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Hesketh Rectory
Hesketh Bank
May 1944

My dear Friends,
You are very much in our minds at this time. “Salute the Soldier” week here is April 29th to May 6th, and we want you to know, Soldiers, Sailors and Airmen, A.T.S., W.A.A.Fs, W.R.E.N.S. and all, that we are not thinking so much of investing money, important as that is for the war effort, as of YOU YOURSELVES and the HOMES which stand behind you. Pray for us that we may be faithful to you, as we assuredly are praying for you. Above all, remember Jesus Christ’s promise to his faithful followers, ‘I am with you always, even unto the end.’ That motto, given to us in 1940 is the motto for the Second Front and for all Fronts. “ It all depends on me , and I depend on God.”
Yours very sincerely,
A.P.THORNE.

POINTS FROM LETTERS.
Tom Hurst writes cheerily from hospital in Italy to say that he is much better, and that his wounds are healing nicely; he is full of praise for all the nurses and doctors out there. He sends his best wishes to all, and to Leslie Bramwell he specially wishes good luck.
Sam Iddon said he had a nice surprise a few days ago (early in March) seeing a snake sweeping into his tent, which he promptly got rid of with picks and shovels. However after similar experience in Iraq, he was not satisfied, but realised that “the loving wife” might not be far away taking an evening crawl, so further hunting had to be done, and there she was, only fifteen yards away, both of them SIX feet long! Sam has noticed the oxen ploughing. He says it makes a very nice picture.
Fred Carr sends his remembrances to Bert Miller, Tom Brewer, Leslie Bramwell, and Len Ball, not forgetting his own sister Ruby. He asks for the following addresses. Here they are: 7266961, L. BRAMWELL. 167 Field Ambulance., R.A.M.C., C.M.F. and L.Bdr. T. BREWER, 1499976, 229/71st H.A.A. Regt. B.N.A.F.
Thomas Bond contributes the following:
LOW ALTITUDE. Patient: Doctor, what happens when a person’s temperature goes down as far as it can go?
Doctor: He has cold feet.
HIS ESTIMATE. A man who had just finished his lunch in a Restaurant looked very dis-satisfied. Having received his bill one shilling and three pence, he walked up to the cashier’s desk, and put down four pence. “yes but-” began the girl. “There is no but about it ,” said the man “That represents the exact value of my lunch, and this will go to swell the dividends of your company”, and he put down the balance of eleven pence and left the shop.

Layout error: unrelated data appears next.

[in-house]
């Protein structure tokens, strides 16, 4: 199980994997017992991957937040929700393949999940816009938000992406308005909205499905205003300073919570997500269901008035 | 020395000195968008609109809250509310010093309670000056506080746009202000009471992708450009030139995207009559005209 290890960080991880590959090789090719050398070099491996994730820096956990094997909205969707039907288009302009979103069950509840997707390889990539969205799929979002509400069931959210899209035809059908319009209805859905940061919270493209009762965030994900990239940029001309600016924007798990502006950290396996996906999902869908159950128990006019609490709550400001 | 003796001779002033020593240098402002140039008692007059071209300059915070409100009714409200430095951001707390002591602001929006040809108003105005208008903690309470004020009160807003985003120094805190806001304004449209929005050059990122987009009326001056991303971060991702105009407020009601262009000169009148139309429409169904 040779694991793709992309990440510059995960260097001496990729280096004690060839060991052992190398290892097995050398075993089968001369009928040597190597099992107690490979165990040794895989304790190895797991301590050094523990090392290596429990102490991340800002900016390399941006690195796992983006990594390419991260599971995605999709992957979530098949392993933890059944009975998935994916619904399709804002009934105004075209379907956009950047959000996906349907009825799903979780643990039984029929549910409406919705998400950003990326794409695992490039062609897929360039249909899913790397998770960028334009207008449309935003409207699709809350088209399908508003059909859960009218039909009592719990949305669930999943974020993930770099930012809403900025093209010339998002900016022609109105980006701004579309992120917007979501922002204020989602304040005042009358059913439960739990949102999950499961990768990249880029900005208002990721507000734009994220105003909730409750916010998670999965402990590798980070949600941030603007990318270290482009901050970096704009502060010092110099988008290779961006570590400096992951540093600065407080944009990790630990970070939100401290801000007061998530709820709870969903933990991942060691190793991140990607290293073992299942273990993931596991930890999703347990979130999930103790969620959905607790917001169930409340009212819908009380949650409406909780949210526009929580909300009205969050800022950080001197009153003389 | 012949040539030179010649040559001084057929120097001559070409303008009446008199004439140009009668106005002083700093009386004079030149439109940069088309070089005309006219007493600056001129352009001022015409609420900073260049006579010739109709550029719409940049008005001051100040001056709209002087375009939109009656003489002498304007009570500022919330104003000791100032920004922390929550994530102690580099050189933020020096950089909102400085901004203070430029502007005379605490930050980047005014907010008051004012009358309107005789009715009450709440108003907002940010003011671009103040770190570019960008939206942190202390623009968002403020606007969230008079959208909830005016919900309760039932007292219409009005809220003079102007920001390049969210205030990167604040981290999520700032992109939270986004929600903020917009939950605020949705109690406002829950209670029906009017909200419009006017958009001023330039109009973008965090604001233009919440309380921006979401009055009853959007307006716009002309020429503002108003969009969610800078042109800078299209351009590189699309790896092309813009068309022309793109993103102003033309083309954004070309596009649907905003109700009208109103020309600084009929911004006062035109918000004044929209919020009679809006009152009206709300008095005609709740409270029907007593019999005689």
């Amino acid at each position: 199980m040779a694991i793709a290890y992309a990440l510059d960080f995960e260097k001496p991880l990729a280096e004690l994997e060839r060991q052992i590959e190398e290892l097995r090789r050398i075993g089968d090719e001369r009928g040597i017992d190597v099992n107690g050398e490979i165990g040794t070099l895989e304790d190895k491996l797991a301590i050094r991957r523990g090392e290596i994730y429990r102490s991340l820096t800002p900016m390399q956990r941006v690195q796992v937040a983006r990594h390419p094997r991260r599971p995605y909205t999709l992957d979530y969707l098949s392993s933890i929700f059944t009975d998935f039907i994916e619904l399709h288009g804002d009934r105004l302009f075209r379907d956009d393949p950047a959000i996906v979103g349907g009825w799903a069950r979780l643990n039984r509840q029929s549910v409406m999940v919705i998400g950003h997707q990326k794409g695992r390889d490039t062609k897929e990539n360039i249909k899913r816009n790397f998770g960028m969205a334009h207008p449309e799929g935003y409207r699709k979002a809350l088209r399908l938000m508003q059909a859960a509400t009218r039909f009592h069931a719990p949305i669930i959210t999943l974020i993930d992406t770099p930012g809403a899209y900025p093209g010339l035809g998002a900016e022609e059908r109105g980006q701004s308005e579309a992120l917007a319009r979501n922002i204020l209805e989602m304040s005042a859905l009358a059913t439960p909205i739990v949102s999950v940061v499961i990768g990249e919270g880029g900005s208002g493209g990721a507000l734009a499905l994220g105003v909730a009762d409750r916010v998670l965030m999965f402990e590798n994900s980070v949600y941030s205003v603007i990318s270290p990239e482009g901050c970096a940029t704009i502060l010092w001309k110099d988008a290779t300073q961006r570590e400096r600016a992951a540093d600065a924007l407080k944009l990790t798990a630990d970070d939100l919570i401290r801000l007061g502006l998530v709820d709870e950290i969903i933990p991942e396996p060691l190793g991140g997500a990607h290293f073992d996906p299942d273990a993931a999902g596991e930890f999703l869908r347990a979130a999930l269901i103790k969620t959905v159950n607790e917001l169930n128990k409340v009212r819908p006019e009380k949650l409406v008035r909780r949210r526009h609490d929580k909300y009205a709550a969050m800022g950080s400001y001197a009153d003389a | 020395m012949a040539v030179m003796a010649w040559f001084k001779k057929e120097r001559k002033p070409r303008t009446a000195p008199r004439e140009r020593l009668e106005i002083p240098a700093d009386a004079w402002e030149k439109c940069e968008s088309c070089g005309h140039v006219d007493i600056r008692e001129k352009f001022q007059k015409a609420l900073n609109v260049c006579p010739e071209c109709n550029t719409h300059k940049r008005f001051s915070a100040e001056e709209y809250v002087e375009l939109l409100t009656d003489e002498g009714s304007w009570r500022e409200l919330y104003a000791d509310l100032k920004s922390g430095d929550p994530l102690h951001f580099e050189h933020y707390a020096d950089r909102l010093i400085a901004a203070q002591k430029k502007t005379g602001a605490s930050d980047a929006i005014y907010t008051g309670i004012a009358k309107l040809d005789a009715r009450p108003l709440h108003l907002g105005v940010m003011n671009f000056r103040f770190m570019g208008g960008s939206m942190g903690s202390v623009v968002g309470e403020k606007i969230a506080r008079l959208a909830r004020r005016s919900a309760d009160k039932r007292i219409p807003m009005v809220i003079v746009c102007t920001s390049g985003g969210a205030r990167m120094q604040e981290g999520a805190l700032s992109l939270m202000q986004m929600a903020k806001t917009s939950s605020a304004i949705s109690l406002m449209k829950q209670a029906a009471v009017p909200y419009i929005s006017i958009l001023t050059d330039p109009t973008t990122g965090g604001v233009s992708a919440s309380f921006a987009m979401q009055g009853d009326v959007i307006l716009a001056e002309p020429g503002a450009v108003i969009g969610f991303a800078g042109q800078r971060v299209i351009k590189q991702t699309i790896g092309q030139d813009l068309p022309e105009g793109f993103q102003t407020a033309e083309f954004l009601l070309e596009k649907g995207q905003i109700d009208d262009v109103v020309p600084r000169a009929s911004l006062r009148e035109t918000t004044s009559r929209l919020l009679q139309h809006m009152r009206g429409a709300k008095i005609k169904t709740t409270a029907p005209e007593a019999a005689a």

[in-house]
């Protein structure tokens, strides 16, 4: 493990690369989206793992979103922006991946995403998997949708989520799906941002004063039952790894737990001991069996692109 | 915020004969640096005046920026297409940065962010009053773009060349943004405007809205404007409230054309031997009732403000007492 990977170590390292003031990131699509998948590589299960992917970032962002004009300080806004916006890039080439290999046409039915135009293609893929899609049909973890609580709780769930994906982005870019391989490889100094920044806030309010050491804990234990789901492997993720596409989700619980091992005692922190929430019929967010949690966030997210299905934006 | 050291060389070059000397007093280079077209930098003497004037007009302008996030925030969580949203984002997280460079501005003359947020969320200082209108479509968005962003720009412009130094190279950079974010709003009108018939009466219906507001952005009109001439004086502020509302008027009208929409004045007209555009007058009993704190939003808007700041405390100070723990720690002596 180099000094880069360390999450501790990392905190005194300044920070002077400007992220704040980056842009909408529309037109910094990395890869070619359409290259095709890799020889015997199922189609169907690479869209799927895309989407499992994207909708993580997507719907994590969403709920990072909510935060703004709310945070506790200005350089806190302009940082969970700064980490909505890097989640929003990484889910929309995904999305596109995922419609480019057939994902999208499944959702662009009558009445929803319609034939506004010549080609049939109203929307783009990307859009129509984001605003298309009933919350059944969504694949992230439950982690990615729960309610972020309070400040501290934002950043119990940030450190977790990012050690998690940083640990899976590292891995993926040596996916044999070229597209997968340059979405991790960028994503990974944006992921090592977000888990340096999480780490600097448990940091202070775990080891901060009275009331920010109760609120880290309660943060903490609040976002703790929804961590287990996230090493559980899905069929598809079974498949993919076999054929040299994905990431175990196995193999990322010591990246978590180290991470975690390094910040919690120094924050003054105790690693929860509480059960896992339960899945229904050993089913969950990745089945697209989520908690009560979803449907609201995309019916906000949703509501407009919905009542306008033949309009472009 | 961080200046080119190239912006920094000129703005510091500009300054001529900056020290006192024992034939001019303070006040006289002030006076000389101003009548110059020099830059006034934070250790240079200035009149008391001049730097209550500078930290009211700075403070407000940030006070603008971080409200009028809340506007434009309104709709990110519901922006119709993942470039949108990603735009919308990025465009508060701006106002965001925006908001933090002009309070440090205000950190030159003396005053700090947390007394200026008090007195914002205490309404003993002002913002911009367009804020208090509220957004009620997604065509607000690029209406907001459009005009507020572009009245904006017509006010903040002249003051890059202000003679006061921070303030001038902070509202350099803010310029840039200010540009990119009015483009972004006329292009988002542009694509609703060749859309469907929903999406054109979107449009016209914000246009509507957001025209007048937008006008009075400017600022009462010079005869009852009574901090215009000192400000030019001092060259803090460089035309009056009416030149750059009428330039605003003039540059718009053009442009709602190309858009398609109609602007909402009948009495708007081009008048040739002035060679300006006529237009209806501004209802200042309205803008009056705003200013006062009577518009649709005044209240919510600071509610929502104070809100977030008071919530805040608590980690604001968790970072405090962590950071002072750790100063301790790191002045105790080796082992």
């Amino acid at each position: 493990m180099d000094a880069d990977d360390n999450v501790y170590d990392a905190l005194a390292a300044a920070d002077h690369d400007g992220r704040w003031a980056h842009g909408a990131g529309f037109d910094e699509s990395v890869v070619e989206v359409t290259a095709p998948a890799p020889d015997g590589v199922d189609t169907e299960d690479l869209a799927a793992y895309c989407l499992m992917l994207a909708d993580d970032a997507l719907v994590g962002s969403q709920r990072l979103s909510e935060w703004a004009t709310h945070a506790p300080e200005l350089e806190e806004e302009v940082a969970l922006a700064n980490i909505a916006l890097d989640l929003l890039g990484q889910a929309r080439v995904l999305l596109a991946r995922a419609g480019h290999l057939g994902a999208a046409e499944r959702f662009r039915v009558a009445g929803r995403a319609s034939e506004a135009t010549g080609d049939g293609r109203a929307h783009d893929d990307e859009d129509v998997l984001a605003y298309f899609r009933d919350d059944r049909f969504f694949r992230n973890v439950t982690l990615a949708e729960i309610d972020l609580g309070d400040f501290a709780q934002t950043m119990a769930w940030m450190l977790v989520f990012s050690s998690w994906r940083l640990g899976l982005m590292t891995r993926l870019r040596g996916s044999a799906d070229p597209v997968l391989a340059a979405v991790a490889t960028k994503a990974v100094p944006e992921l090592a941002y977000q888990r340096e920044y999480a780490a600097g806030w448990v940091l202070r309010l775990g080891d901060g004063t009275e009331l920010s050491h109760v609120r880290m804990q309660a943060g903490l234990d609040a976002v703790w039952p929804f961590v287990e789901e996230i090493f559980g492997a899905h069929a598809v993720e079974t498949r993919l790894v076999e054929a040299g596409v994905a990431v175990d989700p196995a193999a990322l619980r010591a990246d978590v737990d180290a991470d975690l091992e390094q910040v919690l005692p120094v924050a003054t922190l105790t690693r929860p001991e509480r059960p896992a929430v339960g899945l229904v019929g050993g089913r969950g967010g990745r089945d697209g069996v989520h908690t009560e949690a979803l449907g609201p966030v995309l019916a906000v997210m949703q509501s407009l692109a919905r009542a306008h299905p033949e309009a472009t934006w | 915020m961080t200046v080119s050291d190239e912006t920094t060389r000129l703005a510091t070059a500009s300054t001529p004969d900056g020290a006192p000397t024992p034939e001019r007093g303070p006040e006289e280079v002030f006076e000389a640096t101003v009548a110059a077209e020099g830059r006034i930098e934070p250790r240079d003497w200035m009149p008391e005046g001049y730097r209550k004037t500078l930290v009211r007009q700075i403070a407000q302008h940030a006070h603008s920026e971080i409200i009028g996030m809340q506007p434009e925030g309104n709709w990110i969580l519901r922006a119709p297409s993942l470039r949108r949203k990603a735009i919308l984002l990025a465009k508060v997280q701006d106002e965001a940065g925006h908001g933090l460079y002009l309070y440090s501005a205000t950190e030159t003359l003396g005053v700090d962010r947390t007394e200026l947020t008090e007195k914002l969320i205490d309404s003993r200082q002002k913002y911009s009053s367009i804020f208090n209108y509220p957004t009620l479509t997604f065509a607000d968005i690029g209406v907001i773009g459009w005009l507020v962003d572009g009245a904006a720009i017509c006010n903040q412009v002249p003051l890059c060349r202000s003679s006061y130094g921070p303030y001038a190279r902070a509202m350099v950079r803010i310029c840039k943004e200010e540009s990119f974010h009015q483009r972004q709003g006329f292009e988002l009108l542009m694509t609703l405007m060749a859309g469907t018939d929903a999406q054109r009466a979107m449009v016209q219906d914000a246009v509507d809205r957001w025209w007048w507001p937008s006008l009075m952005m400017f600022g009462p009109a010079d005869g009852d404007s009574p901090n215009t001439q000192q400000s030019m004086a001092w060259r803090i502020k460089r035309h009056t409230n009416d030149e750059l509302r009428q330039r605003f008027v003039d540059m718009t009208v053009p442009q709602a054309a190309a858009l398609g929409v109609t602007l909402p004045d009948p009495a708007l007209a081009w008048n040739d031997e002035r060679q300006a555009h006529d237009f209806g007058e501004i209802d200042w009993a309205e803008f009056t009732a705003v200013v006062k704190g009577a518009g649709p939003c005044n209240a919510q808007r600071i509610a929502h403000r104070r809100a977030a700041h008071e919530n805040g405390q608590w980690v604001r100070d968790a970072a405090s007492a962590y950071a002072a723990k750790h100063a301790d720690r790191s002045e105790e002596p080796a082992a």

Harry Buck writes from Birkenhead and compares his own good fortune at present being so near home with the lads overseas.
Malcolm Taylor has now reverted to a training course once more, this time to be a wireless operator mechanic.
His first Sunday, in addition to the morning church parade, he attended a voluntarily service in the evening conducted entirely by three airmen, who, he presumed were local preachers.
Cecil Cookson writes from Co. Durham, says he is in a magnificent camp, which sounds a paradise but we daresay the work is hard.
Leslie Bramwell writes just after receiving his December N.L. on Feb 7th. He says it seemed to arrive just at the opportune moment, when he came back from the front line for a rest, and needed a cheer up. Leslie has evidently been in the thick of it. “Once”, he says “whilst taking some casualties back to M.D.S. we heard the drone of planes, but before we could scatter, he was diving on us, with all guns firing. My pal next to me was wounded and has lost the sight of his left eye. You don’t know how much I prayed whilst lying on my stomach, praying for all my pals to come out of it safe and sound.” Here is Leslies usual menu for the day, mostly , bully beef and biscuits, with a little cheese and a bar of chocolate for luxury, bully beef hash for breakfast, bully for lunch, bully for dinner - and he adds - we are just starting to like it!
John Jackson writes from Scotland, and tells us how hospitable the Scotch people are. Appraising the home front John says “ If ever a party of women worked hard, it is the W.V.S. of Hesketh Bank. John considers that ‘Country Lad’ must have a very picturesque mind (He also has a bright round face, and lives on the Brow, EDITOR) He sends his best wishes to Harry Hoyle, and hopes he will be seeing him soon, also to Raymond Bailey, Bill Bailey, Harold Cookson, Bill Ball (Newarth) and Arthur Taylor.
The Rector also acknowledges letters from William Bailey, William Melling, and Will Ashcroft, and George Taylor.

NEWS FROM THE VILLAGE.
Mrs. Wignall has received a very kind letter from the Chaplain at the Wellington Barracks, London. He says that no details of Harold’s death have yet arrived.
While filling up with petrol at Bridge Garage, Tarleton last Monday evening, a motor lorry from Cheshire, caught fire. It is believed that petrol overflowed on to the hot engine. Live poultry valued about £20 were lost in the fire, the lorry was considerably damaged.